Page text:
S'poreans suggest greener cooling with less reliance on air-con as part of long-term land use plans

Architectural styles suited to the tropics could be applied more widely to reduce reliance on air-conditioning.
Architectural styles suited to the tropics could be applied more widely to reduce reliance on air-conditioning.ST PHOTO: KUA CHEE SIONG

SINGAPORE - Ways to reduce reliance on air-conditioning systems or make cooling greener were among the ideas shared by participants at a discussion on Sunday (Oct 24) about Singapore's long-term land use plans.

The discussion, organised by the Urban Redevelopment Authority (URA), focused on four areas - making Singapore inclusive; adaptable and resilient; sustainable; as well as distinctive and endearing.

These areas for discussion were distilled from feedback gathered in the first phase of the year-long public consultation on long-term land use plans, which took place from July to September, when more than 5,600 people were polled.

On Sunday, 60 participants were split into smaller groups to discuss ideas involving one of the four pillars, before reconvening to share their ideas.

Participant Adriale Pang said greener large-scale cooling methods could be considered amid global warming.

"In heat-stressed countries, there are growing calls to reimagine large-scale cooling methods and guarantee access to an environment with safe temperatures as a basic human right," said the 19-year-old full-time national serviceman.

"Singapore can take this opportunity to get ahead of the curve and design residential estates that do not have air-conditioning units in individual homes, but instead are cooled collectively with nature-inspired features like man-made streams and greenery-covered facades."

Others like Dr Winnie Choo suggested that architectural styles suited to the tropics could be applied more widely to reduce reliance on air-conditioning.

The 33-year-old doctor referenced colonial bungalows, which have higher ceilings that help dissipate heat, and Golden Mile Complex's terraced profile, which brings units natural ventilation.

"These could improve air circulation and reduce reliance on energy-intensive air-conditioning systems," said Dr Choo, who added that the steel and glass used widely in condominiums and skyscrapers today may not dissipate heat well.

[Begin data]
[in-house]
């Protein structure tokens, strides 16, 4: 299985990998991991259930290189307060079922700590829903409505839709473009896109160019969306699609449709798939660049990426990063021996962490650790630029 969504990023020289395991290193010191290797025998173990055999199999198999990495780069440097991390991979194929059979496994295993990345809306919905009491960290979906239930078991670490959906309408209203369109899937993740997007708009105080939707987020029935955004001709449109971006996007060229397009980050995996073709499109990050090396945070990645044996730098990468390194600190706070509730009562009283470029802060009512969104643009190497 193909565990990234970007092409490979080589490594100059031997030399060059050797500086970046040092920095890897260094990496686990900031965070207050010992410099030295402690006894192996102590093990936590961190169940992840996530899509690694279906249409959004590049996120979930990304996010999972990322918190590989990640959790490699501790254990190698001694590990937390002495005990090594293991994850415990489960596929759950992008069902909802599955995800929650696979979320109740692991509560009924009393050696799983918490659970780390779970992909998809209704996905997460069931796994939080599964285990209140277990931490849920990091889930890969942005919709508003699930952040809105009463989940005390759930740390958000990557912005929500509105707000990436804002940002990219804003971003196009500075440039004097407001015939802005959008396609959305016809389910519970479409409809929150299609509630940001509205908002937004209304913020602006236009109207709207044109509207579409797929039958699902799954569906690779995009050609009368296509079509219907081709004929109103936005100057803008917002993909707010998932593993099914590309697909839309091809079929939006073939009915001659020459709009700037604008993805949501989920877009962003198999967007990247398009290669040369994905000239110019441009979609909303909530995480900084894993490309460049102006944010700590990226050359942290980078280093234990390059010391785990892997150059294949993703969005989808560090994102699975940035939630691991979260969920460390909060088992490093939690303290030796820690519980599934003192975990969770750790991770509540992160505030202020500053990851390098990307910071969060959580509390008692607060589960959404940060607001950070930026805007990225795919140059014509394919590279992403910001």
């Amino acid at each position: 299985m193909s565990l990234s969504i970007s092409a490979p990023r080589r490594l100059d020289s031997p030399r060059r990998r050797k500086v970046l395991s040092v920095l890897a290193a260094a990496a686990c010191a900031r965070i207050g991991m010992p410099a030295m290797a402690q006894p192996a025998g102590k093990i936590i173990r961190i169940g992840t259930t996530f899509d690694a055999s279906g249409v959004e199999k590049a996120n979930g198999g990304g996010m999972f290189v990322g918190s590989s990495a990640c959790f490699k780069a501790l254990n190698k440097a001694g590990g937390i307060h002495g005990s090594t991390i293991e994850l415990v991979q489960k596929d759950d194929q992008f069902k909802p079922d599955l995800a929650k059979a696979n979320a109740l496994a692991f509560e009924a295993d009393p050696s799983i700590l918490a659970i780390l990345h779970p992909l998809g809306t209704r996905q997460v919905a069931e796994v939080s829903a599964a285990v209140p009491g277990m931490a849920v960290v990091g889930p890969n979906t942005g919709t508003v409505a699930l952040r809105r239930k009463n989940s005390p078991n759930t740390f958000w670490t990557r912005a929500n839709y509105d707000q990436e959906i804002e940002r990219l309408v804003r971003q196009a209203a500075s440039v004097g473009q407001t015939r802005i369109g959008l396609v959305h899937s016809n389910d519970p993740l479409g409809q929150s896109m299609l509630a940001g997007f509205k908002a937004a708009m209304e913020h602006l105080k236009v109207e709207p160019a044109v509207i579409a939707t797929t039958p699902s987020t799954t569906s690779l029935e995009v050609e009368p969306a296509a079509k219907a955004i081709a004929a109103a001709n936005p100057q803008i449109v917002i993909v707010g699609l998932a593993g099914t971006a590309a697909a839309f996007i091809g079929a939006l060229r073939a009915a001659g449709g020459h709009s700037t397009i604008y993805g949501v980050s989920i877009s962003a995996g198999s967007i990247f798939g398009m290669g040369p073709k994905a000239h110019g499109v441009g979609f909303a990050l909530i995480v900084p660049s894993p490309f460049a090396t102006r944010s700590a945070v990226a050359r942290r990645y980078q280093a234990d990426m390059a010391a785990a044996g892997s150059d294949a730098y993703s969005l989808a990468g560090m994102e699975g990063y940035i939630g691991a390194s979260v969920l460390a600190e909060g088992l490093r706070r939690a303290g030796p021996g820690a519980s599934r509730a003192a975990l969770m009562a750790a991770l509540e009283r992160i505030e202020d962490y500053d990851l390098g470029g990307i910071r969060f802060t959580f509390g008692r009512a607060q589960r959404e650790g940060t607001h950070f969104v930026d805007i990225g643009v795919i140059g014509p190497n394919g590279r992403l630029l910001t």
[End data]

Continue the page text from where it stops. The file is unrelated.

Others said that heat removed from homes could be harnessed and used as an alternative energy source.

National Development Minister Desmond Lee, who hosted Sunday's discussion, said all these suggestions reflected the participants' desire for a sustainable Singapore.

He urged the participants to think of as many big and bold ideas as possible. "No idea is too wild to explore at this stage - remember that we are talking about 50 years or more into the future, and in 50 years, so much can change," he said, citing bold ideas-turned-reality such as the MRT network and Jurong Island.

One group suggested that to strengthen community ties, the minimum occupancy period, which dictates how long owners must live in their Housing Board flats before selling them, should be extended to a decade from the current five years. They felt a longer live-in period would allow communities to be built organically.

According to HDB's Sample Household Survey 2018, those who had lived in their towns for longer reported a higher sense of belonging.

Responding to this group, Mr Lee noted that the suggestion had immediately triggered a response from others on how it would affect social mobility, and added that the diverse views showed how each idea raised would have to be considered thoroughly.

Mr Pang suggested the Central Business District could be made more vibrant if office space were opened up for public use. Observing that the CBD appeared under-utilised after office hours, he suggested more could be done to achieve optimum occupancy throughout the day.

"With firms shifting work online and some vacating office space, it's exciting to reimagine buildings as being able to flexibly serve different functions at different times," he said.

"By broadening spatial considerations to include time as a planning parameter, a building could be an office in the day and a community space at night."

Sunday's discussion was the first of six facilitated discussions organised by the URA between now and December. Those interested in finding out more about the review, or registering for subsequent discussions may do so at this website.